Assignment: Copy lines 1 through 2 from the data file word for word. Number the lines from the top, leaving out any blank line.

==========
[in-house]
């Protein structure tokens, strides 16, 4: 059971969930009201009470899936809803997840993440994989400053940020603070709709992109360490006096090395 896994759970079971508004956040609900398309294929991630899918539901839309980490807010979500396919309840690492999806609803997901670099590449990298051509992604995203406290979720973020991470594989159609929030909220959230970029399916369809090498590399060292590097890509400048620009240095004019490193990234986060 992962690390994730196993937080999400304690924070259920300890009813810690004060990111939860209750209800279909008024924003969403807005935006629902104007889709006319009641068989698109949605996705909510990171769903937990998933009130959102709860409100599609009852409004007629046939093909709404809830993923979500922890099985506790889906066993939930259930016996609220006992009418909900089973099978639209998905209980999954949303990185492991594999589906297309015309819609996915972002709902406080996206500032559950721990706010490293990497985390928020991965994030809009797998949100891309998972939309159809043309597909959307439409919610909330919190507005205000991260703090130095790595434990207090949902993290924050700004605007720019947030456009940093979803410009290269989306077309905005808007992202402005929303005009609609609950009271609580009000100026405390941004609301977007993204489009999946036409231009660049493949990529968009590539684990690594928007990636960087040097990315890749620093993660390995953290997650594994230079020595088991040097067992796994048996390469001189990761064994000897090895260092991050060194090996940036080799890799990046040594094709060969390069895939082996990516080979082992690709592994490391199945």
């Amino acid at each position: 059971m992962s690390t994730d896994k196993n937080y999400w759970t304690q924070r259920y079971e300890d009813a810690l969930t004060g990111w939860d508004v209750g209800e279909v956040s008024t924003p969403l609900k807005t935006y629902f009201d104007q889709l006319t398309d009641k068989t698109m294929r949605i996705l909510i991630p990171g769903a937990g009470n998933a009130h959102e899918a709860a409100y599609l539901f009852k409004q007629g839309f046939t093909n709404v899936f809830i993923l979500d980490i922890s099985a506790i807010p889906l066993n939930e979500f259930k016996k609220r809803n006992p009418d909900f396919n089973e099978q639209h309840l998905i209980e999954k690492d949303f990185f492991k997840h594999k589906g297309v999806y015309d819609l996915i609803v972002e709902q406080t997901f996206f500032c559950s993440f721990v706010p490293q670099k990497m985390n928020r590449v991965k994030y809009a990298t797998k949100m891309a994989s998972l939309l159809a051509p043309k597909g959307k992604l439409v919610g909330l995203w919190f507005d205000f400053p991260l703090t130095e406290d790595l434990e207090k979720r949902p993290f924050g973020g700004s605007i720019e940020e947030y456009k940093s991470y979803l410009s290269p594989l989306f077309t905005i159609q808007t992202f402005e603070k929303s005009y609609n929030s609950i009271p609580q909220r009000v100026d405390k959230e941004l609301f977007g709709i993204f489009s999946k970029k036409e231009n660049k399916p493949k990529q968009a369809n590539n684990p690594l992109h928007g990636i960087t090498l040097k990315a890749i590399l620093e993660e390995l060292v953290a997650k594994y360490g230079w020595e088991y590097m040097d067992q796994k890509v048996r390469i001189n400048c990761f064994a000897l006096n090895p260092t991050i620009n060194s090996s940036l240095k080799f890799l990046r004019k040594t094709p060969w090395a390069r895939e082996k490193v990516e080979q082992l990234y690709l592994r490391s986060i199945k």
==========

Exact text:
[in-house]
């Protein structure tokens, strides 16, 4: 059971969930009201009470899936809803997840993440994989400053940020603070709709992109360490006096090395 896994759970079971508004956040609900398309294929991630899918539901839309980490807010979500396919309840690492999806609803997901670099590449990298051509992604995203406290979720973020991470594989159609929030909220959230970029399916369809090498590399060292590097890509400048620009240095004019490193990234986060 992962690390994730196993937080999400304690924070259920300890009813810690004060990111939860209750209800279909008024924003969403807005935006629902104007889709006319009641068989698109949605996705909510990171769903937990998933009130959102709860409100599609009852409004007629046939093909709404809830993923979500922890099985506790889906066993939930259930016996609220006992009418909900089973099978639209998905209980999954949303990185492991594999589906297309015309819609996915972002709902406080996206500032559950721990706010490293990497985390928020991965994030809009797998949100891309998972939309159809043309597909959307439409919610909330919190507005205000991260703090130095790595434990207090949902993290924050700004605007720019947030456009940093979803410009290269989306077309905005808007992202402005929303005009609609609950009271609580009000100026405390941004609301977007993204489009999946036409231009660049493949990529968009590539684990690594928007990636960087040097990315890749620093993660390995953290997650594994230079020595088991040097067992796994048996390469001189990761064994000897090895260092991050060194090996940036080799890799990046040594094709060969390069895939082996990516080979082992690709592994490391199945």